What’s important to note here is that none of these goals are to do with the way my body looks or how much it weighs. These are goals diet culture loves to feed us, so if your goals are centred around aesthetics, it may be worth having a re-think and questioning where that idea is coming from.
Finally, be compassionate about your goals. Acknowledge that as humans we live in cycles, just like nature. We can’t expect ourselves to be full of energy and excited to work on our fitness goals every day. Sometimes life simply gets in the way. Allow space for rest and recovery and avoid beating yourself up if you don’t meet your goals. Treat yourself with kindness, pick yourself up and keep going – progress is still progress.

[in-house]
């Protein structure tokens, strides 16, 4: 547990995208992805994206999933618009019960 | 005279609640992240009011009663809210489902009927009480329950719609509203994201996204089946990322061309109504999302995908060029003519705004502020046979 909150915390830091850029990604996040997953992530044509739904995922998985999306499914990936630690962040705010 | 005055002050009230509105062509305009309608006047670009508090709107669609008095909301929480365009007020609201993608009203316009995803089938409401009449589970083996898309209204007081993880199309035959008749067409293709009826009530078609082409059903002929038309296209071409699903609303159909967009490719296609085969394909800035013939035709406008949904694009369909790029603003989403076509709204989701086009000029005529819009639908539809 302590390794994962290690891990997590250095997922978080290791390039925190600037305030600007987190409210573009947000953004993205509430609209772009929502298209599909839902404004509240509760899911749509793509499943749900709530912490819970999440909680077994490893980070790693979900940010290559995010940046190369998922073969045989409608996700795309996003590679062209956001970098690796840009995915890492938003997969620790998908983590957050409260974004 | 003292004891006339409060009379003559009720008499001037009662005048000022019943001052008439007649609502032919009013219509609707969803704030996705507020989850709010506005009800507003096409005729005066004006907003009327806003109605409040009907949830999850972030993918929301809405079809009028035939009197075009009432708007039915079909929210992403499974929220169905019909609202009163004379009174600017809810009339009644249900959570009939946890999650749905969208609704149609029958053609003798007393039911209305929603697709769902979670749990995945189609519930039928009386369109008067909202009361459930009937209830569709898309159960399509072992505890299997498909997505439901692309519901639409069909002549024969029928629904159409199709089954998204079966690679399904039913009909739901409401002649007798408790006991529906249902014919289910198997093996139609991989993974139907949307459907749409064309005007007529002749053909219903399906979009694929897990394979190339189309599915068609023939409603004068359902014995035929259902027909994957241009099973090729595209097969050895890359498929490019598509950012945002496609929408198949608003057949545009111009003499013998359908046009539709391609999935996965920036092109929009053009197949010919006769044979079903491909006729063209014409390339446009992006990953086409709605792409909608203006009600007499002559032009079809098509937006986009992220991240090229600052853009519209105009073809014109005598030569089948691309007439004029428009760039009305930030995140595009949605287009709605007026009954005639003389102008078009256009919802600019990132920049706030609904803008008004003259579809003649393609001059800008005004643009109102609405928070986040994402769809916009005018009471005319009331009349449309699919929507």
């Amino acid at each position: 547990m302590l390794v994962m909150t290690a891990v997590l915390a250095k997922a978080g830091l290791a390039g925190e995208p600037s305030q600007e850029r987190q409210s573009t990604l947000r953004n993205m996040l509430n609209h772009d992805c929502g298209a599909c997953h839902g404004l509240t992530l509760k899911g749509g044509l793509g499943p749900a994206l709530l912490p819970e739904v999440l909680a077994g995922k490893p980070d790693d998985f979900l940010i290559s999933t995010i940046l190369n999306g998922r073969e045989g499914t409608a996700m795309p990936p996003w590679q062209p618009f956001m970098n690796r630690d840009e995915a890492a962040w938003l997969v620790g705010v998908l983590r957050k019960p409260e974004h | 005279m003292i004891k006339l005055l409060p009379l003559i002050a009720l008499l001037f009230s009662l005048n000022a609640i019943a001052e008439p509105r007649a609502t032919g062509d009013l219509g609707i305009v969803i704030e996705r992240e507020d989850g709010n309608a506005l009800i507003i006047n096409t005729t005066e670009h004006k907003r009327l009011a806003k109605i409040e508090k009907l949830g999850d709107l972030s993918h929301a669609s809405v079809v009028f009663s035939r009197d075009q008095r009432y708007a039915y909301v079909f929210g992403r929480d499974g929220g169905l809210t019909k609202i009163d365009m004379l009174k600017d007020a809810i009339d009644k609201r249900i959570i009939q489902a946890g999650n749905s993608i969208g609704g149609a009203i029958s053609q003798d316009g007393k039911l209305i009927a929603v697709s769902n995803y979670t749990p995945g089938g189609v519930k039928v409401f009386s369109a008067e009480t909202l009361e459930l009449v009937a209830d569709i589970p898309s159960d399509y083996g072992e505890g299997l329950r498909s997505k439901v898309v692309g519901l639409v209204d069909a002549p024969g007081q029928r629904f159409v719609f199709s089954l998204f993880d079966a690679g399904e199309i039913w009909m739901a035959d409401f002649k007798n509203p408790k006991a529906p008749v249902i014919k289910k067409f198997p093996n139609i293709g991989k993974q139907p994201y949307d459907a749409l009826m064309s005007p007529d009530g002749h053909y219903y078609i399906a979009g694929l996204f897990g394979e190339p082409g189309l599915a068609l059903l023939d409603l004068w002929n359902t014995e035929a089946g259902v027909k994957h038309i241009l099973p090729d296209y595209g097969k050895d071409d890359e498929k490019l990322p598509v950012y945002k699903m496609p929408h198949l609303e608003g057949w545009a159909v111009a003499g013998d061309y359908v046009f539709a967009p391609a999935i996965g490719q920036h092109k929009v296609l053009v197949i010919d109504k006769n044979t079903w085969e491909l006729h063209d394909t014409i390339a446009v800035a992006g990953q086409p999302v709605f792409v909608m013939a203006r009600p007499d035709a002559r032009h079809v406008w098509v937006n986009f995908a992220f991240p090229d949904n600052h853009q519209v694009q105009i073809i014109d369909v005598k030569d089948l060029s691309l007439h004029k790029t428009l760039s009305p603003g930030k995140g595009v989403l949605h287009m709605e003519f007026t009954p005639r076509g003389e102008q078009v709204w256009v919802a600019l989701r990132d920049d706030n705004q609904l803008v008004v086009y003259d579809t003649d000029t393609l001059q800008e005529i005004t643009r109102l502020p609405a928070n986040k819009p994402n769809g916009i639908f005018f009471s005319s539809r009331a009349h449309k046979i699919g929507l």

Remember, movement should be a form of self-care, not self-punishment. To learn more about this, join our upcoming free webinar in partnership with RED January on moving for mood, self-care and connection where I’ll be chatting with experts to get their top tips (Wednesday 19 January, midday).
Explore intuitive movement and intuitive eating
Intuitive eating is something I’ve been practising for a long time now and I rave about it to anyone who’ll listen. The premise is to develop a more intuitive relationship with the foods you’re eating, eating what feels good to you, and what makes your body feel good. It’s not about restriction and it isn’t about giving food a sense of morality (food can’t be ‘good’ or ‘bad’, it’s simply food).
Intuitive movement is a concept I’ve learnt about more recently. Describing it as being a way to help people develop a good relationship with exercise, author, podcast host and personal trainer Tally Rye says, « Focusing on how we feel, rather than how we look, is most important. »